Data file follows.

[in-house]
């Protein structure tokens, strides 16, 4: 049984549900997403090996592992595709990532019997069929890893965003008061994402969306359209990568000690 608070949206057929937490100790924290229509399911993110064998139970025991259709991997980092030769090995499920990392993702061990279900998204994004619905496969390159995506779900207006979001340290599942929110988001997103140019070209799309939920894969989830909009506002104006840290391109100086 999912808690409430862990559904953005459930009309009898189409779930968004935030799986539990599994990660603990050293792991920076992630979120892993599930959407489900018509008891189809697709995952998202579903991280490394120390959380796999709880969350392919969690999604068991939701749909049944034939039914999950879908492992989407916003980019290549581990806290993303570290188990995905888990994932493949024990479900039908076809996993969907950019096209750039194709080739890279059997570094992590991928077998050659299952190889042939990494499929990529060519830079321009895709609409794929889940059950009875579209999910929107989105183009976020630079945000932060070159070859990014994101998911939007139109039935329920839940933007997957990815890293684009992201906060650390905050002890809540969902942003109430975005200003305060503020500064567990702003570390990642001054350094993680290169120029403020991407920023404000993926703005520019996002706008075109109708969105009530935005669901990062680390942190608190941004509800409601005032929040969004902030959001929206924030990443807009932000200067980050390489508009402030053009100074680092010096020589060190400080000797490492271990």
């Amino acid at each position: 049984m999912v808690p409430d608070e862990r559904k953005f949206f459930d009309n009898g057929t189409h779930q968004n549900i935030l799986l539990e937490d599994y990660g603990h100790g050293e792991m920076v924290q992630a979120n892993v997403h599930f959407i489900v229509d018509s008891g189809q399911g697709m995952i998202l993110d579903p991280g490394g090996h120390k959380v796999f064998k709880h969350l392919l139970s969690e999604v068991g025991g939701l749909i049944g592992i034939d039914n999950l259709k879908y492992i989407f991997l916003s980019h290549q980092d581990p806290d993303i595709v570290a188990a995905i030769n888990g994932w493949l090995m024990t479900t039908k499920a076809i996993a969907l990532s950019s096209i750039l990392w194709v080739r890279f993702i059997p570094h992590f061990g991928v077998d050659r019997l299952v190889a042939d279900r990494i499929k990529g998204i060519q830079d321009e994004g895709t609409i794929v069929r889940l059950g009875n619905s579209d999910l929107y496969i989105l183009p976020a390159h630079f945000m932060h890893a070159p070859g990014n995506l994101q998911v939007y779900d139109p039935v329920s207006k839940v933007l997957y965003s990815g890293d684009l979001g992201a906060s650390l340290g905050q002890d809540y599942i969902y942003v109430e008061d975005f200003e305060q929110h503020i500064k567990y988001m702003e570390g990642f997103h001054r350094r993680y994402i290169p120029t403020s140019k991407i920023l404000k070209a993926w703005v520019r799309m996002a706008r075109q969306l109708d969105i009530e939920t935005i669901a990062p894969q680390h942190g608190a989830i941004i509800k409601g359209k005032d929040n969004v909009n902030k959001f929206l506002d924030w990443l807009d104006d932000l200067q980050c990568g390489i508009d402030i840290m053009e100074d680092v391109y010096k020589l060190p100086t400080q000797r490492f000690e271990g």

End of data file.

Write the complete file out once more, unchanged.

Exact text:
[in-house]
């Protein structure tokens, strides 16, 4: 049984549900997403090996592992595709990532019997069929890893965003008061994402969306359209990568000690 608070949206057929937490100790924290229509399911993110064998139970025991259709991997980092030769090995499920990392993702061990279900998204994004619905496969390159995506779900207006979001340290599942929110988001997103140019070209799309939920894969989830909009506002104006840290391109100086 999912808690409430862990559904953005459930009309009898189409779930968004935030799986539990599994990660603990050293792991920076992630979120892993599930959407489900018509008891189809697709995952998202579903991280490394120390959380796999709880969350392919969690999604068991939701749909049944034939039914999950879908492992989407916003980019290549581990806290993303570290188990995905888990994932493949024990479900039908076809996993969907950019096209750039194709080739890279059997570094992590991928077998050659299952190889042939990494499929990529060519830079321009895709609409794929889940059950009875579209999910929107989105183009976020630079945000932060070159070859990014994101998911939007139109039935329920839940933007997957990815890293684009992201906060650390905050002890809540969902942003109430975005200003305060503020500064567990702003570390990642001054350094993680290169120029403020991407920023404000993926703005520019996002706008075109109708969105009530935005669901990062680390942190608190941004509800409601005032929040969004902030959001929206924030990443807009932000200067980050390489508009402030053009100074680092010096020589060190400080000797490492271990």
């Amino acid at each position: 049984m999912v808690p409430d608070e862990r559904k953005f949206f459930d009309n009898g057929t189409h779930q968004n549900i935030l799986l539990e937490d599994y990660g603990h100790g050293e792991m920076v924290q992630a979120n892993v997403h599930f959407i489900v229509d018509s008891g189809q399911g697709m995952i998202l993110d579903p991280g490394g090996h120390k959380v796999f064998k709880h969350l392919l139970s969690e999604v068991g025991g939701l749909i049944g592992i034939d039914n999950l259709k879908y492992i989407f991997l916003s980019h290549q980092d581990p806290d993303i595709v570290a188990a995905i030769n888990g994932w493949l090995m024990t479900t039908k499920a076809i996993a969907l990532s950019s096209i750039l990392w194709v080739r890279f993702i059997p570094h992590f061990g991928v077998d050659r019997l299952v190889a042939d279900r990494i499929k990529g998204i060519q830079d321009e994004g895709t609409i794929v069929r889940l059950g009875n619905s579209d999910l929107y496969i989105l183009p976020a390159h630079f945000m932060h890893a070159p070859g990014n995506l994101q998911v939007y779900d139109p039935v329920s207006k839940v933007l997957y965003s990815g890293d684009l979001g992201a906060s650390l340290g905050q002890d809540y599942i969902y942003v109430e008061d975005f200003e305060q929110h503020i500064k567990y988001m702003e570390g990642f997103h001054r350094r993680y994402i290169p120029t403020s140019k991407i920023l404000k070209a993926w703005v520019r799309m996002a706008r075109q969306l109708d969105i009530e939920t935005i669901a990062p894969q680390h942190g608190a989830i941004i509800k409601g359209k005032d929040n969004v909009n902030k959001f929206l506002d924030w990443l807009d104006d932000l200067q980050c990568g390489i508009d402030i840290m053009e100074d680092v391109y010096k020589l060190p100086t400080q000797r490492f000690e271990g």